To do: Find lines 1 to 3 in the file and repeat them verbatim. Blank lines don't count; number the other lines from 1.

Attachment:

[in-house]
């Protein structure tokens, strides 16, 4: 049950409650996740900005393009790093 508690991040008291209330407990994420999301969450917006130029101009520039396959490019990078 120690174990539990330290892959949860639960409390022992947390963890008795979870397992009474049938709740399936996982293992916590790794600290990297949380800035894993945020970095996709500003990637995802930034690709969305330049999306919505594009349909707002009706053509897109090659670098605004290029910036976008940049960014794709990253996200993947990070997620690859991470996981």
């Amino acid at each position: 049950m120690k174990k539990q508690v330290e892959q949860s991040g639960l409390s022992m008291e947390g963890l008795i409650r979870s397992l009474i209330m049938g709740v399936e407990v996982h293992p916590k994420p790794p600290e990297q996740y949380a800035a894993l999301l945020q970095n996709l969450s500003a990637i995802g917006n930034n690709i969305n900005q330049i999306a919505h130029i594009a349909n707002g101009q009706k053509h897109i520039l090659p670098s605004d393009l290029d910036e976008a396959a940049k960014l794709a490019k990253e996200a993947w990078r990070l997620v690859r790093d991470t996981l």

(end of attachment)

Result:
[in-house]
């Protein structure tokens, strides 16, 4: 049950409650996740900005393009790093 508690991040008291209330407990994420999301969450917006130029101009520039396959490019990078 120690174990539990330290892959949860639960409390022992947390963890008795979870397992009474049938709740399936996982293992916590790794600290990297949380800035894993945020970095996709500003990637995802930034690709969305330049999306919505594009349909707002009706053509897109090659670098605004290029910036976008940049960014794709990253996200993947990070997620690859991470996981």
């Amino acid at each position: 049950m120690k174990k539990q508690v330290e892959q949860s991040g639960l409390s022992m008291e947390g963890l008795i409650r979870s397992l009474i209330m049938g709740v399936e407990v996982h293992p916590k994420p790794p600290e990297q996740y949380a800035a894993l999301l945020q970095n996709l969450s500003a990637i995802g917006n930034n690709i969305n900005q330049i999306a919505h130029i594009a349909n707002g101009q009706k053509h897109i520039l090659p670098s605004d393009l290029d910036e976008a396959a940049k960014l794709a490019k990253e996200a993947w990078r990070l997620v690859r790093d991470t996981l």